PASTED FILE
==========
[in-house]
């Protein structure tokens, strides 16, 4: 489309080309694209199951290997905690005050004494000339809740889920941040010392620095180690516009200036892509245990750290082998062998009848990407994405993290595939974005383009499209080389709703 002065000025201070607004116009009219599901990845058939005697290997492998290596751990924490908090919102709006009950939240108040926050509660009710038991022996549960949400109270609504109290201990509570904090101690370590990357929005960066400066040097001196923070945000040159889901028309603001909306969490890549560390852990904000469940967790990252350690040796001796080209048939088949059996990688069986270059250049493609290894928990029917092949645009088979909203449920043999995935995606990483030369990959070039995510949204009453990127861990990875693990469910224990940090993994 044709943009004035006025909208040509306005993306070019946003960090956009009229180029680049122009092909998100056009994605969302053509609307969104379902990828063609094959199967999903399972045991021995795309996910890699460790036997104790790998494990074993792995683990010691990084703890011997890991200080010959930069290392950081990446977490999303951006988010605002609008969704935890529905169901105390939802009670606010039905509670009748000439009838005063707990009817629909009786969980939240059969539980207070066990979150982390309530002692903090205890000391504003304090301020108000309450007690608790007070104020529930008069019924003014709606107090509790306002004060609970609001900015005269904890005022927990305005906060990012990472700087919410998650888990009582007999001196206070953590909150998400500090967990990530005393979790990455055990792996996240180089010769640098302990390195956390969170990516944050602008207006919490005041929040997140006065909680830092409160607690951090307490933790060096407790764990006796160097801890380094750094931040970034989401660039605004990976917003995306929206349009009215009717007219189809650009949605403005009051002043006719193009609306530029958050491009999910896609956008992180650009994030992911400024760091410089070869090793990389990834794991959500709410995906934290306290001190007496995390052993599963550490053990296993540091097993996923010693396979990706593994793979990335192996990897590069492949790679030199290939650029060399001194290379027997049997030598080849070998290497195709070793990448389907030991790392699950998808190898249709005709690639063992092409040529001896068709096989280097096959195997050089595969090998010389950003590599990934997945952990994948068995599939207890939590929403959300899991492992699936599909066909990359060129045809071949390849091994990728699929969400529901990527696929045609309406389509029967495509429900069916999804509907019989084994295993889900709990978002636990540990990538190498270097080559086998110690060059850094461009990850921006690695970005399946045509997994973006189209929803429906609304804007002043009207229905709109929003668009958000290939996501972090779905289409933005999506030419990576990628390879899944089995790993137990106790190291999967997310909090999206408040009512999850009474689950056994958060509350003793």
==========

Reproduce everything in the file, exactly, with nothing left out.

[in-house]
């Protein structure tokens, strides 16, 4: 489309080309694209199951290997905690005050004494000339809740889920941040010392620095180690516009200036892509245990750290082998062998009848990407994405993290595939974005383009499209080389709703 002065000025201070607004116009009219599901990845058939005697290997492998290596751990924490908090919102709006009950939240108040926050509660009710038991022996549960949400109270609504109290201990509570904090101690370590990357929005960066400066040097001196923070945000040159889901028309603001909306969490890549560390852990904000469940967790990252350690040796001796080209048939088949059996990688069986270059250049493609290894928990029917092949645009088979909203449920043999995935995606990483030369990959070039995510949204009453990127861990990875693990469910224990940090993994 044709943009004035006025909208040509306005993306070019946003960090956009009229180029680049122009092909998100056009994605969302053509609307969104379902990828063609094959199967999903399972045991021995795309996910890699460790036997104790790998494990074993792995683990010691990084703890011997890991200080010959930069290392950081990446977490999303951006988010605002609008969704935890529905169901105390939802009670606010039905509670009748000439009838005063707990009817629909009786969980939240059969539980207070066990979150982390309530002692903090205890000391504003304090301020108000309450007690608790007070104020529930008069019924003014709606107090509790306002004060609970609001900015005269904890005022927990305005906060990012990472700087919410998650888990009582007999001196206070953590909150998400500090967990990530005393979790990455055990792996996240180089010769640098302990390195956390969170990516944050602008207006919490005041929040997140006065909680830092409160607690951090307490933790060096407790764990006796160097801890380094750094931040970034989401660039605004990976917003995306929206349009009215009717007219189809650009949605403005009051002043006719193009609306530029958050491009999910896609956008992180650009994030992911400024760091410089070869090793990389990834794991959500709410995906934290306290001190007496995390052993599963550490053990296993540091097993996923010693396979990706593994793979990335192996990897590069492949790679030199290939650029060399001194290379027997049997030598080849070998290497195709070793990448389907030991790392699950998808190898249709005709690639063992092409040529001896068709096989280097096959195997050089595969090998010389950003590599990934997945952990994948068995599939207890939590929403959300899991492992699936599909066909990359060129045809071949390849091994990728699929969400529901990527696929045609309406389509029967495509429900069916999804509907019989084994295993889900709990978002636990540990990538190498270097080559086998110690060059850094461009990850921006690695970005399946045509997994973006189209929803429906609304804007002043009207229905709109929003668009958000290939996501972090779905289409933005999506030419990576990628390879899944089995790993137990106790190291999967997310909090999206408040009512999850009474689950056994958060509350003793």